Part of why commentators claim to have been shocked by Sri Lanka being the target for a complex, bi-coastal ‘martyrdom operation’ as suicide attacks are known among salafi’een, is because no one gave a damn about the South Asian island nation. With all eyes on current conflicts in Syria, Iraq and other similar theatres of formalised warfare as well as a deep analytic emphasis on attacks in Western cities (Barcelona, NYC, Nice, Paris), no one was paying much attention to a place once more romantically known as Ceylon. People generally don’t care about places where wars have ended, the flame of the news cycle has long been extinguished. But that was also Afghanistan. Then we had 9/11. People simply weren’t paying attention to that country aside from some Iranian clerics, Pakistani intelligence officers, and women’s rights campaigners in the West at the time.

The decades long war off the southern tip of India didn’t stoke much interest even at its height. Ten years ago this week I contacted an editor at Tina Brown’s Daily Beast just as the war was coming to a bloody conclusion and the LTTE were facing their ultimate defeat about writing an armchair piece from Los Angeles about the last battle and the significance of the death of Vellupilai Prabhkaran, the LTTE’s cult-like ‘supremo’ (leader). The editor, an effete British woman at the time, sent me a delayed reply that she was unsure that the fall of the world’s most technically sophisticated terror group that pioneered much of modern suicide bombing was timely or relevant to their audience. I recall reading the email and thinking to myself, “wow, nothing has changed in the media machine since 9/11. No lesson was learned. It’s still all about ascribed relevance in the myopic minds of gatekeepers.” Timely? The war was ending that week!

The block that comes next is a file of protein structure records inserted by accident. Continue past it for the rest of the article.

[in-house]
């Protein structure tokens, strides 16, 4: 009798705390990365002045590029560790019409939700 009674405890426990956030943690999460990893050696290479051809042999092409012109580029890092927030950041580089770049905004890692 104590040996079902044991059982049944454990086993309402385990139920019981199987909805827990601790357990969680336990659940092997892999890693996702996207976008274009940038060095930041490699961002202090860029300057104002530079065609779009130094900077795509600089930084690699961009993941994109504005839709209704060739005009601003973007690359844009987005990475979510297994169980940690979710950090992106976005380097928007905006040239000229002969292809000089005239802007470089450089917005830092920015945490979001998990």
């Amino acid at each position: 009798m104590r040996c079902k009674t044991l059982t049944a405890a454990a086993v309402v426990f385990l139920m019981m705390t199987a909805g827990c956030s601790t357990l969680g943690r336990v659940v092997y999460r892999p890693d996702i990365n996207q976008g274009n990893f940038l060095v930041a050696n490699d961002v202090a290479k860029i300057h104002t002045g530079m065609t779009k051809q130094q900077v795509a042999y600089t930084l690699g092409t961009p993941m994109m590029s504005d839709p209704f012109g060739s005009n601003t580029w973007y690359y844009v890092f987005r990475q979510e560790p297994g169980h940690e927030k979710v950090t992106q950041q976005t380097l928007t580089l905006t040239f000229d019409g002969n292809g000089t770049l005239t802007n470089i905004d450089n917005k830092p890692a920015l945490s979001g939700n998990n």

So here we are in 2019. Some lessons still not learned by governments, large media organisations, militaries, and so forth. We now live in a world of borderless terrorism. Daunting as it is to state, everything and everywhere must be paid attention to. Ignore at our peril.

A lesson that should be learned from Sri Lanka is that there are serious limitations to predictive terrorism analysis which has become quite the cottage industry for some in the past 18 years. Something about the genie not going back in the bottle, humpty dumpty not going back together, or Pottery Barn’s damaged product policy. Much of that thinking exists inside the box so to speak. But in the grand asymmetry of the phenomenon that is global terrorism, there is no a hard box. Attacks don’t need to recognise borders. We must accept that sometimes we will fail to explain push and pull factors before it’s far too late in a faraway society that seems mostly ok from a facile, removed analysis.

I was in Dubai after leaving Iraq and Syria and made a spontaneous decision to revisit Sri Lanka 12 years on to see what had changed, if anything, beyond the restoration of the country’s territorial integrity. When I left I had a vague, sinking feeling something nasty was going to happen, particularly after a specific, foreboding warning from a contact I’d made in Unawatuna that militant Islam had gained a small but indelible footprint on the island since the war ended. Then Easter morning happened.